Craft a professional introductory statement. Avoid repeating information that should be clear from your letterhead and resume. Also, resist the urge to tell the employer about the benefits you will receive from working there. Employers are more concerned with what you will do for them. Tell the employer why you will be an asset. Realize you are a commodity and demonstrate an understanding of the business of law practice.
Sell yourself. Words matter. Word choice is a crucial lawyerly skill and will showcase your ability to write persuasively. If you cannot advocate for yourself, how can you convince an employer that you will advocate for their clients?
Be humble but quietly confident in writing about your value and the skills you bring to the table….Most legal employers want to hire bright enthusiastic, and confident people. There is nothing wrong with saying you meet those criteria as long as you do not cross the line into arrogance.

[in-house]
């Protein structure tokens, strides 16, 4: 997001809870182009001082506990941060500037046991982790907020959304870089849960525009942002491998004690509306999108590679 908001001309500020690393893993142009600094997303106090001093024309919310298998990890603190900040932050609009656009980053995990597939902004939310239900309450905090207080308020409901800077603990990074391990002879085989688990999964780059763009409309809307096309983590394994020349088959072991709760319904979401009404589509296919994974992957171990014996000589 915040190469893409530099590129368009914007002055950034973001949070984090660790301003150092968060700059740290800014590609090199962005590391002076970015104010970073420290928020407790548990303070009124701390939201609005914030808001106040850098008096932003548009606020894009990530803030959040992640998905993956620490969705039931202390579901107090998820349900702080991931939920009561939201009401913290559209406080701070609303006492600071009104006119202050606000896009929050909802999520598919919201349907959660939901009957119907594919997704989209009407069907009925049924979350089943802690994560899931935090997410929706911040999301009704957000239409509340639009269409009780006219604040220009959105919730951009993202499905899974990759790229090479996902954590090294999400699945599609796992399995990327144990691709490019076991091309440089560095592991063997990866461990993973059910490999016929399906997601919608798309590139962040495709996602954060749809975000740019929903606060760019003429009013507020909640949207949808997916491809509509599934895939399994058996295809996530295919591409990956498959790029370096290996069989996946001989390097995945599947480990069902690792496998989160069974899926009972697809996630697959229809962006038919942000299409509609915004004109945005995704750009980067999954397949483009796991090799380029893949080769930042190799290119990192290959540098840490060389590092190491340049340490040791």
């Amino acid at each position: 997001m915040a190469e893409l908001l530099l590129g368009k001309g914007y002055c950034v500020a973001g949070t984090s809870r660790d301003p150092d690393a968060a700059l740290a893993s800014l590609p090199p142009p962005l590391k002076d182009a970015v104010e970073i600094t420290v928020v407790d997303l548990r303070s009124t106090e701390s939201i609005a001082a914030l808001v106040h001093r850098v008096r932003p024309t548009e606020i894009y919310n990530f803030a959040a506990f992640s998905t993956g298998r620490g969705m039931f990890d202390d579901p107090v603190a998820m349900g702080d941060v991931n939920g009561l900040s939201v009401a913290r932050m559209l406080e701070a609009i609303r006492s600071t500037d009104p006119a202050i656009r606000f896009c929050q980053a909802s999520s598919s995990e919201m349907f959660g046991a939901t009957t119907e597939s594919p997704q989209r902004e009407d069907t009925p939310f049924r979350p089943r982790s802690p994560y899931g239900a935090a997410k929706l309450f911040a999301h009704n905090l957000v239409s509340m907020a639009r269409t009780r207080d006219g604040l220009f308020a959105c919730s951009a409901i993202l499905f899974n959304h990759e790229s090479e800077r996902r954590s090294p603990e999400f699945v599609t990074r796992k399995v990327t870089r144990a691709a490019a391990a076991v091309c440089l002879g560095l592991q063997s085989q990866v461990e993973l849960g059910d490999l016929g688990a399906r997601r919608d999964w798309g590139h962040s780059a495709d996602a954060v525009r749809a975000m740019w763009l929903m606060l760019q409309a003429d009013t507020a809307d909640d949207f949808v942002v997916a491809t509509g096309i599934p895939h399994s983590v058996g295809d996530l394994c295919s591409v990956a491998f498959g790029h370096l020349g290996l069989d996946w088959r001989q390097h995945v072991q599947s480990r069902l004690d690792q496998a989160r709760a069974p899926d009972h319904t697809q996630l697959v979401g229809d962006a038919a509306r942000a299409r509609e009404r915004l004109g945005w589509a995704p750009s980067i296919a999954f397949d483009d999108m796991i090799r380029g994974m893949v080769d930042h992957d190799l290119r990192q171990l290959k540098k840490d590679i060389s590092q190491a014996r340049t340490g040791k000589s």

Independently and sequentially, draft one “proof” paragraph for each claim. The proof will consist of employment, education, and other relevant experience. Always write like a lawyer. Make sound arguments. Avoid generalizations and prove everything claimed. Be specific and concise. Always bring your arguments back to the principle that the claim you just proved will benefit the employer.
Reference: “7 Steps to Creating a Great True First Impression” by Joel A. Holt. NALP Bulletin, Vol. 23, No. 8, August 2011.